Author + information
- Sorin J. Brener, MD∗ ()
- Department of Medicine, Division of Cardiology, NewYork-Presbyterian Brooklyn Methodist Hospital, Brooklyn, New York
- ↵∗Address for correspondence:
Dr. Sorin J. Brener, Department of Medicine, Division of Cardiology, Cardiac Catheterization Laboratory, NYP Brooklyn Methodist Hospital, 506 6th Street, Brooklyn, New York 11215.
More than 15 years after its introduction, transcatheter aortic valve replacement (TAVR) has become a mature procedure, with well-documented processes of screening, decision making, implementation, and follow-up (1,2). Since the end of 2011, when TAVR became commercially available in the United States, the American College of Cardiology and the Society of Thoracic Surgeons (STS) joined efforts to gather data on all TAVR procedures performed at more than 400 sites using the TVT (Transcatheter Valve Therapeutics) registry. TVT mandates reporting of all procedures, but has minimal auditing of input data, relying heavily on algorithms for identification of out-of-range values. It collects a large number of baseline, procedural, and follow-up variables, and provides site-specific reports on a periodic basis for in-hospital, 30-day, and 1-year outcomes.
In this issue of JACC: Cardiovascular Interventions, Kolte et al. (3) use this essentially administrative tool to report on the outcomes of patients undergoing urgent/emergent TAVR over 4.5 years and compare them with those undergoing elective TAVR. This is an important issue to address for a number of reasons. Among them are the question of whether TAVR is sufficiently reliable to “rescue” patient with severe deterioration of heart failure due to aortic stenosis, the dilemma of performing balloon aortic valvuloplasty as a temporizing measure versus “going for broke” with TAVR, and the uncertainty of whether urgent TAVR can help patients with other severe conditions from which recovery would be easier in the absence of severe aortic stenosis.
The investigators culled the records of over 72,000 patients but were able to use only ∼40,000 for this study, mostly because of age <65 years, lack of linkage with the Center for Medicaid & Medicare Services data, and ineligibility of patients with fee-for-service procedures (3). It is quite unclear to this editorialist why so many (n = ∼23,000) had to be excluded since their outcomes are documented in TVT even without the linkage to Center for Medicaid & Medicare Services or private insurance records. They found that 3,952 patients—approximately 1 in 10—had urgent TAVR (emergent indication was extremely rare). These patients, as expected, were much sicker than their elective counterparts in every measurable way. As a representative data point, their STS risk score for surgical aortic valve replacement was 11.8% (25th and 75th percentile: 7.6% to 17.9%) versus 6.1% (25th and 75th percentile: 4.1% to 9.1%) in elective patients. This range of STS scores places almost 75% of the urgent cohort in the high-risk and 35% in the inoperable category.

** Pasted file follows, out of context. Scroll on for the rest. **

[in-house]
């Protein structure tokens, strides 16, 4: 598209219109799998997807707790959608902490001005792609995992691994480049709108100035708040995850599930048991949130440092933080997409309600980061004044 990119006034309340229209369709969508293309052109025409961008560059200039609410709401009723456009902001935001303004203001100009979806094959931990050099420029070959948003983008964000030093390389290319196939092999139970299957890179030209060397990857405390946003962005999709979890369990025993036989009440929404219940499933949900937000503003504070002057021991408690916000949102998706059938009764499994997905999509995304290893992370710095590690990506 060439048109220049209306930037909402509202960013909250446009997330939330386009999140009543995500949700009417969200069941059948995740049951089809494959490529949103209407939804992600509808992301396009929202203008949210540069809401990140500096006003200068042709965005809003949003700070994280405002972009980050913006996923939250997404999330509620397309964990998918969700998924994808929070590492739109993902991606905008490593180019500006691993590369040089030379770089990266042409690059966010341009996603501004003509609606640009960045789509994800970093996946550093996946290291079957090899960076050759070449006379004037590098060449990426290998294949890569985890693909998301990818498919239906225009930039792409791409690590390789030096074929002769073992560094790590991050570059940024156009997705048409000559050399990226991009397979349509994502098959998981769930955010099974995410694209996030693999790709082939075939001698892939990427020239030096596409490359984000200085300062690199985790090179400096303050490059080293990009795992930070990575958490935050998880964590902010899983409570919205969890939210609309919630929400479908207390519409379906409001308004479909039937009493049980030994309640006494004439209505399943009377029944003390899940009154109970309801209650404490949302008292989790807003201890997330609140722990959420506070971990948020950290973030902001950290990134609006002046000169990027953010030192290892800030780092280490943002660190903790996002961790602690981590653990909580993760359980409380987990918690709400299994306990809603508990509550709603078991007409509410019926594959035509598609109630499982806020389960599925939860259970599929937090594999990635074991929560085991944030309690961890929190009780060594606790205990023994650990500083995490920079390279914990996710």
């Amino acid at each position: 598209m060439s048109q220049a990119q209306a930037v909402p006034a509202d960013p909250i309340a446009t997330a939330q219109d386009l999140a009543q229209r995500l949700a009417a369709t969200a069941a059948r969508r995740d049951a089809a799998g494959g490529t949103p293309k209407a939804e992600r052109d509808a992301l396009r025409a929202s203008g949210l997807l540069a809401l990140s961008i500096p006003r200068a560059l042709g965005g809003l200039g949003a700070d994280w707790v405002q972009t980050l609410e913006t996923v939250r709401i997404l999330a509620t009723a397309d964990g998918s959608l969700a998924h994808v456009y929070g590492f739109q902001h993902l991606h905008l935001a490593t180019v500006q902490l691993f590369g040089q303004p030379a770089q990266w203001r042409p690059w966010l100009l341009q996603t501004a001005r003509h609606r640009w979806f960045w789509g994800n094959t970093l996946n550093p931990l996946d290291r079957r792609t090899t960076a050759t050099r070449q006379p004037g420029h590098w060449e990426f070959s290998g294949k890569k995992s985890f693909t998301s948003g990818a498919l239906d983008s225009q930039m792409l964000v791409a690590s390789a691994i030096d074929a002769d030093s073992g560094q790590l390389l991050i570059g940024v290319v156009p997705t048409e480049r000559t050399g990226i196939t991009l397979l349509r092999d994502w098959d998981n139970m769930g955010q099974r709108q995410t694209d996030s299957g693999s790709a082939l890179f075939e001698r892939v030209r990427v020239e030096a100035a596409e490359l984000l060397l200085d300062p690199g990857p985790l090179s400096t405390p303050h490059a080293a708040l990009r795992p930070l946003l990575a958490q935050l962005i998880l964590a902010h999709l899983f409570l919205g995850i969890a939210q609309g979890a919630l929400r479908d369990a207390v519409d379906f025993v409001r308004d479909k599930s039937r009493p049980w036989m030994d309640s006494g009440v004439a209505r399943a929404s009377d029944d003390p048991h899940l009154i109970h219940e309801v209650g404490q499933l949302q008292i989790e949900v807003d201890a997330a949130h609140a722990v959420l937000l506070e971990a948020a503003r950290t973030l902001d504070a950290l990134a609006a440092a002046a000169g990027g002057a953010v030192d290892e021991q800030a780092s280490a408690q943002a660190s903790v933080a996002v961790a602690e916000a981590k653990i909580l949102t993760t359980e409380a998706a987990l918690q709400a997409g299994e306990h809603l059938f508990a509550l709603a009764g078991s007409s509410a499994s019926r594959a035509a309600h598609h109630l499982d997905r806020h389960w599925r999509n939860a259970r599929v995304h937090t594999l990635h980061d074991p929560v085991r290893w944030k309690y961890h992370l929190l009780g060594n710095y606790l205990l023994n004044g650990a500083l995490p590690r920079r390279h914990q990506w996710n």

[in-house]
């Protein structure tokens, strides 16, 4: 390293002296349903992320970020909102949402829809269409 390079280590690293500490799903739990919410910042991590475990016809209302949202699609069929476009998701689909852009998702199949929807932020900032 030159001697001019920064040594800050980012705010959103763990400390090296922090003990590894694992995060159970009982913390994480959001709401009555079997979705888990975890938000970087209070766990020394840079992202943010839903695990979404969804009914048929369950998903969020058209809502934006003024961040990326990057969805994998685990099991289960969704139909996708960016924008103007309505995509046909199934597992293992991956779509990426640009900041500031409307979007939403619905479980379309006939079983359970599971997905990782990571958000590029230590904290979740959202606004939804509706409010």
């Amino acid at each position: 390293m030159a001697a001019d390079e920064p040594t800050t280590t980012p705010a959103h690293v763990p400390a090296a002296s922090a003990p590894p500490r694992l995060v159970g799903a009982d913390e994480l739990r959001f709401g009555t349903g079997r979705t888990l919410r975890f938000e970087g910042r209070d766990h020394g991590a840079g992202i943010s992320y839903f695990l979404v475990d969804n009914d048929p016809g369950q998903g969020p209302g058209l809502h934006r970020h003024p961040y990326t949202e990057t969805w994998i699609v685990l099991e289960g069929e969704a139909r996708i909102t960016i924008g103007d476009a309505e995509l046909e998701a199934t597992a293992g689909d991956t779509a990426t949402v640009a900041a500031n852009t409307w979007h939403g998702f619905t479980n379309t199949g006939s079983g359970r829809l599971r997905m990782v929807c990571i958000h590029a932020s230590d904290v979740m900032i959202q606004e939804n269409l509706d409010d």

Gratifyingly, we learn though that the immediate results of urgent TAVR are quite good. Device success is >90%, and paravalvular aortic regurgitation, stroke rate, major bleeding, and need to convert to surgical AVR are similar to elective cases—all this despite a 2-fold higher rate of valve-in-valve procedures for degenerated aortic prostheses. After adjusting for all baseline and procedural characteristics (the authors appropriately performed a nonparsimonious multivariable model including all the variables we have data on including input methodology), the incidence of acute kidney injury and dialysis was also similar between the groups. The excess in mortality at 30 days and at 1 year (adjusted hazard ratio: 1.20, 95% confidence interval: 1.10 to 1.31; p < 0.001, and adjusted hazard ratio: 1.28, 95% confidence interval: 1.10 to 1.48; p = 0.001) is much smaller than one would expect from the great disparity in baseline risk. Many of the independent predictors of mortality at 30 days and at 1 year reflect chronic conditions rather than causes for the acute deterioration. Also, importantly, the observed mortality in both the urgent/emergent TAVR and in the elective TAVR groups was less than one-half the expected mortality, reaffirming the urgent need to update our risk scores for percutaneous AVR and maybe for surgical AVR, too.